The QOF rewards practices for the provision of 'quality care' and helps to fund further improvements in the delivery of clinical care.
Practice participation in QOF is voluntary but most practices on GMS contracts, as well as many on Personal Medical Services (PMS) contracts, take part in QOF.
When QOF was first introduced as part of the GMS contract in 2004, the following principles were agreed on where QOF standards should apply:
- where responsibility for ongoing management of the patient rests primarily with the GP and the primary care team
- where there is evidence of health benefits resulting from improved primary care
- where the disease is a priority in a number of the four nations
For 2013/14 the QOF agreement in England is different to the agreements in Scotland, Northern Ireland and Wales.
How QOF works
QOF domains and indicators
The QOF has a range of national quality standards, based on the best available, research-based evidence covering four domains. Each domain has measures of achievement, known as indicators, against which practices score points according to their level of achievement. Practice payments are calculated on the points achieved and prevalence (see prevalence below).
The four domains are:
- Clinical - this domain has indicators across different clinical areas e.g. coronary heart disease, heart failure and hypertension.
- Public health (PH)- this domain has indicators across clinical and health improvement areas e.g. smoking and obesity.
- PH including additional services sub domain - this sub domain has indicators across the four service areas of cervical screening, child health surveillance, maternity services and contraceptive services.
- Quality and productivity - this domain has indicators aimed at securing a more effective use of NHS resources through improvements in the quality of primary care by rewarding reducing emergency admissions, reducing hospital outpatient referrals and reducing avoidable A&E attendances.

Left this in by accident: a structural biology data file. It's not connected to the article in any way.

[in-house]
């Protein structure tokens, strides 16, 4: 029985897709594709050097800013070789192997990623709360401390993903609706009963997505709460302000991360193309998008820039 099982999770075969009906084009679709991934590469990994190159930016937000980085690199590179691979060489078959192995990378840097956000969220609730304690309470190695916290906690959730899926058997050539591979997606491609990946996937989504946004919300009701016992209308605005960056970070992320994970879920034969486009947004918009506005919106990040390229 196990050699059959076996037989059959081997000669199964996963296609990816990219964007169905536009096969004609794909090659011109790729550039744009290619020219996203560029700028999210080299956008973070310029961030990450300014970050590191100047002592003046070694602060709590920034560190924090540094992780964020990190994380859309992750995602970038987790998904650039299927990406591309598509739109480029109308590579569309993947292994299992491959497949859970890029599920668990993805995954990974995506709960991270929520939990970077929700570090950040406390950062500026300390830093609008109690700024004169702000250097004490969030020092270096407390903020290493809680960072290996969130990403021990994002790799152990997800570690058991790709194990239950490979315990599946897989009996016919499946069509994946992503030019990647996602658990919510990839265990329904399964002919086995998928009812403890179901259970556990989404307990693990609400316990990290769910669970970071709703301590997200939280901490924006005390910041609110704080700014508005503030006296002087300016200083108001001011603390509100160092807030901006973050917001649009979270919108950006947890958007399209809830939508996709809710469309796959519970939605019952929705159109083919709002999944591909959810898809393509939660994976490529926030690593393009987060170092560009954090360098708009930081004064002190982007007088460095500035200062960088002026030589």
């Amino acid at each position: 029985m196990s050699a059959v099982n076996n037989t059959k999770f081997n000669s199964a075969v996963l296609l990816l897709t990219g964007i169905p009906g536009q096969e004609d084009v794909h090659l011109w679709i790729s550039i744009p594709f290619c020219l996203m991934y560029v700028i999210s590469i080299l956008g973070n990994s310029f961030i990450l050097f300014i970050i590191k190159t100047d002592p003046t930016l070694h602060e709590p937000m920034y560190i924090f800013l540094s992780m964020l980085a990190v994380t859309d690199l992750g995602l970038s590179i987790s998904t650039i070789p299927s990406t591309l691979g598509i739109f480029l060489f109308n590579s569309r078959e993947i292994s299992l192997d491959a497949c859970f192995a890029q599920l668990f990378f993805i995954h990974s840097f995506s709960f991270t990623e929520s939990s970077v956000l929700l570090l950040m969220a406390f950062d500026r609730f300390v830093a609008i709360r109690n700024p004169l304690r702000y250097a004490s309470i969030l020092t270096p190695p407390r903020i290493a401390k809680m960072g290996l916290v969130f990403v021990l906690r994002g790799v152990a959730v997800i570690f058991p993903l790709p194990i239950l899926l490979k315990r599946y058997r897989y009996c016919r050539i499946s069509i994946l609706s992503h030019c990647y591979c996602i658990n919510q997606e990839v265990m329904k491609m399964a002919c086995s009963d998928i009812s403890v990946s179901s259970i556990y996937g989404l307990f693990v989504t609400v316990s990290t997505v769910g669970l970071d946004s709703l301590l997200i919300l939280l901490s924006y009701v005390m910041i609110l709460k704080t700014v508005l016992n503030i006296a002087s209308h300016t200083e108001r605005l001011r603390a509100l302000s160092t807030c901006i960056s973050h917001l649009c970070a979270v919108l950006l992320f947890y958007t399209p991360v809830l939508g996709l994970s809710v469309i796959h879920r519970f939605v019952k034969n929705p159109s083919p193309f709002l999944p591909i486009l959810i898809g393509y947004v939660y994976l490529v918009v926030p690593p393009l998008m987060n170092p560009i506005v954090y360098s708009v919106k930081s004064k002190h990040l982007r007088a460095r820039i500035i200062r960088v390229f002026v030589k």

- Patient experience - this has an indicator on the length of patient consultations.
For 2013/14, there are a maximum of 900 points available to practices across QOF, which in turn determine payments. The key payment dates each year are:
- by 31 March - practices are paid retrospectively for points achieved in the previous year. For 2013/14 practices will be paid on average, £156.92 (in England) for each point they achieved. The value of a QOF point differs across Wales, Scotland and Northern Ireland.
- by the end of June - payments should be completed, although they can be made earlier when they have been agreed by the practice and NHS England.
Payments are subject to certain thresholds (targets) and take account of the national prevalence of diseases, by applying a standard calculation to all practices.
A practice's achievement payments, are based on the number of patients on each disease register, known as ‘recorded disease prevalence’. In certain cases, practices can exclude patients which is known as ‘exception reporting’ - more details are available in the Statement of Financial Entitlements. Strict criteria are used for this process and practices may be required to provide evidence of any patient that is ‘exception reported’.
The full set of indicators of achievement are outlined in the latest QOF guidance, published by NHS Employers, which is updated for each year.
QOF results are published annually for the following countries, by the following organisations: